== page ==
• A couple of off-hand remarks in a few early '80s issues completely destroys the comics' internal continuity of that period. First, as mentioned above, Cyclops canonically pegs Jean's death at Sept. 1, 1980. Earlier, in the issue "I, Magneto" in 1981, Cyclops and Magneto are talking about Jean's death and he mentions it as having happened a year previous. So far, so good. In a 1983 issue (the one where the X-Men defeat Mastermind and his plot to destroy the X-Men from within), Professor X talks of Jean's death as having happened "years ago", which implies that the comic is running in real time. Now here's where things get crazy. Let's look at character ages as stated in the comic. Kitty Pryde (may her codenames be many) enters the comic sometime in August, 1980 note , at the stated age of 13 1/2. In the 1984 issue "What Happened to Kitty?", Storm replies to the musings of a morgue attendant who is showing her, Rogue and Wolverine what is purported to be Kitty's corpse about Kitty's age by saying "she was not yet fifteen." Meaning that a maximum of only 18 monthsnote  could have possibly passed from her introduction to the "present" day. Assuming real time, she should have either been almost 18, or the actual timeline was set at the very latest in February, 1982, which would make rubbish of Xavier's "years ago" line. There is absolutely no way both of those premises — that Jean Grey's death happened "years ago" and Kitty is "not yet 15" in Comic-Book Time — can be true and have the timeline hold together when you think about it. Even with a charitable reading of Xavier's "years" as meaning "two years ago."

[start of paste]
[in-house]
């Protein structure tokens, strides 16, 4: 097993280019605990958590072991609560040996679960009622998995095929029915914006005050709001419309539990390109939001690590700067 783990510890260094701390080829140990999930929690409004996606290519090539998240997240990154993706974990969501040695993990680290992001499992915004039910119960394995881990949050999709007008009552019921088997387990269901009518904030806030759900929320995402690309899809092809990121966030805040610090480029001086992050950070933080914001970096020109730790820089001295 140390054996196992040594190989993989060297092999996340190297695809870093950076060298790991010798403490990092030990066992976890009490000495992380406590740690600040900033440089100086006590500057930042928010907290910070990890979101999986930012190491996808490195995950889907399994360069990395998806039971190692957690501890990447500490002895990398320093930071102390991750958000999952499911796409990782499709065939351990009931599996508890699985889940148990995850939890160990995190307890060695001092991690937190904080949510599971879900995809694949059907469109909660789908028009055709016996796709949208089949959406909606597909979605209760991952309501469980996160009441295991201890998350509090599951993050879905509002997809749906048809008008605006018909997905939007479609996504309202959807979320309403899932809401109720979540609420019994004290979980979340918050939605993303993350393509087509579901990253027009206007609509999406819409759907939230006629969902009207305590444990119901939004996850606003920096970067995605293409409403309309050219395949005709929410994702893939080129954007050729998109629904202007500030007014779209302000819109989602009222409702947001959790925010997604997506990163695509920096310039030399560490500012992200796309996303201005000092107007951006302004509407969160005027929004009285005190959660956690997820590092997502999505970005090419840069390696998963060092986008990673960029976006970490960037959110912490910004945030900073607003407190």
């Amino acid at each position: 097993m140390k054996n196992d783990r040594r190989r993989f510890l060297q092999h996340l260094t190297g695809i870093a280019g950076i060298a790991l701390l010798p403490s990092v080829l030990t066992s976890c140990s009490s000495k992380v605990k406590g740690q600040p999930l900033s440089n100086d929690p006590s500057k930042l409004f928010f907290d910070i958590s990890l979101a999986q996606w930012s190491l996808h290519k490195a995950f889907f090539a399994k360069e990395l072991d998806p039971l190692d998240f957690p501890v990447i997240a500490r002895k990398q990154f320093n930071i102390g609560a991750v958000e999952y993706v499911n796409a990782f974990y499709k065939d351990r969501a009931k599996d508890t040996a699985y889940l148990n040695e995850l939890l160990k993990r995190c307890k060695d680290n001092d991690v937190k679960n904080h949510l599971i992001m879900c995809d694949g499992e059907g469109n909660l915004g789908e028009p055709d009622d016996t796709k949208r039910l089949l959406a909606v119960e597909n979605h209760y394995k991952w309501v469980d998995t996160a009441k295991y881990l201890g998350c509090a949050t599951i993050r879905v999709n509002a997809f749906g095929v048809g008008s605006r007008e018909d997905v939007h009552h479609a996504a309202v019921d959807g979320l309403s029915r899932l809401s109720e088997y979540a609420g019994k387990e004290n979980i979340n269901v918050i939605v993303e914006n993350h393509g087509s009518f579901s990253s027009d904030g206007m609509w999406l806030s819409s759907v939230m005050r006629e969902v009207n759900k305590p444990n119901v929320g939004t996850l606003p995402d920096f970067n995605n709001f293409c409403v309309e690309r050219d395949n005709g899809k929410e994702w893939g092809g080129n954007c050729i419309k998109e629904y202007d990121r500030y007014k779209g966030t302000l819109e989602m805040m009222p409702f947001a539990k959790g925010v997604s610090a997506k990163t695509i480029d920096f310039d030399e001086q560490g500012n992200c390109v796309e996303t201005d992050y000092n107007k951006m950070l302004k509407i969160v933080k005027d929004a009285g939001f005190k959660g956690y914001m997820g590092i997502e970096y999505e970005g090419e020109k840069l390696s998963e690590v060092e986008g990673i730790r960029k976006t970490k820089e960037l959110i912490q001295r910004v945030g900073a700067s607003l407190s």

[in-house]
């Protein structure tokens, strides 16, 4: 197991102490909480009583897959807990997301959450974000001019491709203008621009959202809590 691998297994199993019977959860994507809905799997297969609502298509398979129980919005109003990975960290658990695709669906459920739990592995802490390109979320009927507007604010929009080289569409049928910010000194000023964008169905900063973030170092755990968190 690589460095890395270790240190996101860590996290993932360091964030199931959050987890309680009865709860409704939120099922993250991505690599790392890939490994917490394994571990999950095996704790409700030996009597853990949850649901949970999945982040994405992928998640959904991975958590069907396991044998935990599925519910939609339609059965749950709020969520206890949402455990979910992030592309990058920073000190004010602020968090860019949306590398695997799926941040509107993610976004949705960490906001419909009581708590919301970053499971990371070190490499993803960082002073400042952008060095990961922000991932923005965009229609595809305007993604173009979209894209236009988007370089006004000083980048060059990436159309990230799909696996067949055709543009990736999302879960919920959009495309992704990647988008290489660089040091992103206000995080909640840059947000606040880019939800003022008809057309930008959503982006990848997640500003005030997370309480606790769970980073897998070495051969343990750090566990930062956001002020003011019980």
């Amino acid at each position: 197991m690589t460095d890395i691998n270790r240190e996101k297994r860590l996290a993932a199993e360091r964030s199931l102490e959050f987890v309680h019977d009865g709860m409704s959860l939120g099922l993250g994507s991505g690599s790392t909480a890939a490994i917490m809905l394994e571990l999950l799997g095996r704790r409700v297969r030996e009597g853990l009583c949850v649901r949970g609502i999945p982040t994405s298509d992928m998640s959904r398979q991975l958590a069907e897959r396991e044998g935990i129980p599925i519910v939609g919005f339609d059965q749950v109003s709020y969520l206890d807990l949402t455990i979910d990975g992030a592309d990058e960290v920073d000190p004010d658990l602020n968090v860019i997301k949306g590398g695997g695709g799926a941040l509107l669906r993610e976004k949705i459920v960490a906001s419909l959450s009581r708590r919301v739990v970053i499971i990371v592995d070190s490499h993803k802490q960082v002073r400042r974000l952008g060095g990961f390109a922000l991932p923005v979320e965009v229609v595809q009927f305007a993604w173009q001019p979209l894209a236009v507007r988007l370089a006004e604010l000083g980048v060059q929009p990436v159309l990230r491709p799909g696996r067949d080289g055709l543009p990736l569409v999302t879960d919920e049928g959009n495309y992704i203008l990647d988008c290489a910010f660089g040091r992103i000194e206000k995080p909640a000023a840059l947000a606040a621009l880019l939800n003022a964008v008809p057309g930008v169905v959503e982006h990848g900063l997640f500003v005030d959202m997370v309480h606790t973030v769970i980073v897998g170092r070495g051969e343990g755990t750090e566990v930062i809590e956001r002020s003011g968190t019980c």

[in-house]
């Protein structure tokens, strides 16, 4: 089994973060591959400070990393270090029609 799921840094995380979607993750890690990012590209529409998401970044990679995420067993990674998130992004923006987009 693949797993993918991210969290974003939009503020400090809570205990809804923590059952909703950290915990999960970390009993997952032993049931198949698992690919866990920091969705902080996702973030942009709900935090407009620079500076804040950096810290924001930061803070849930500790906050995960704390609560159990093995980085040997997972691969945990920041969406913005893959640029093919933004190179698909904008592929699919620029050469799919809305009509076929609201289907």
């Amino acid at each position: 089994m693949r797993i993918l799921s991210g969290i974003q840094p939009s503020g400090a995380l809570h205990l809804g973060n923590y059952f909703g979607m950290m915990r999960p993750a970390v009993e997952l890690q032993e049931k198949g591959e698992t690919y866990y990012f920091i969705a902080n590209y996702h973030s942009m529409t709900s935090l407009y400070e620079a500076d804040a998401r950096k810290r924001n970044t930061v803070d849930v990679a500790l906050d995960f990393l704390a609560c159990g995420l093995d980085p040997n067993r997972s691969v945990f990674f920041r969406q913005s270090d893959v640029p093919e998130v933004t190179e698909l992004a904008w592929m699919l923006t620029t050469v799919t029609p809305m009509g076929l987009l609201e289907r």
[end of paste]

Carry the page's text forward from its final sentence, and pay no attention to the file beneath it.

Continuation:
• Further, Colossus, Nightcrawler and Storm, assuming the comic actually was in real time, could not have been much older than Kitty when recruited and would have to be in their mid-20s by that point in the comic. Yet in a 1984, post-Secret Wars issue, Colossus is revealed to be only 19, which seems to have been his constant age in the period. In 1981, Nightcrawler celebrates his 21st birthday, meaning he would have been only 15 when recruited by Professor X in 1975.
  • One might think it's a little odd that there have been non-mutant members of the X-Men such as Mimic, Longshot, Hepzibah, Lockheed, Cloak & Dagger, Fantomex, and Omega Sentinel, seeing as how their whole theme is that they're the Children of the Atom, and they're looking to gain acceptance by representing their kind as heroes who value equality. Except, if they're goal to be seen as equals, then of course they would allow non-mutants to join. Otherwise, it'd look awfully hypocritical if being a mutant was a prerequisite for being an X-Man.

     X-Men: The Animated Series 
  • This only occurred to me when watching the series but I always wondered why Mister Sinister was so pale and gross in the comics, then I realized he was supposed to represent the idea of a vampire.
  • A bit of Fridge Horror for Morph's return in season 2. At face value, having Sinister conveniently present for the X-Men's raid on the facility seems like a Hand Wave to explain how Morph is alive. But when you consider Sinister's stated goals throughout season 2 (specifically, to create a superior species of mutants under his control) and his habit of trying to collect DNA from the heroes for such purposes, it's a fairly simple step in logic to determine that Morph was not the reason he was there. In fact, he was there for the same thing the X-Men were, the registration files. Giving someone like Sinister a register of possibly thousands of mutants, including where they live and what they can's just as well the X-Men got there first and destroyed them. No wonder Sinister was pissed off with them.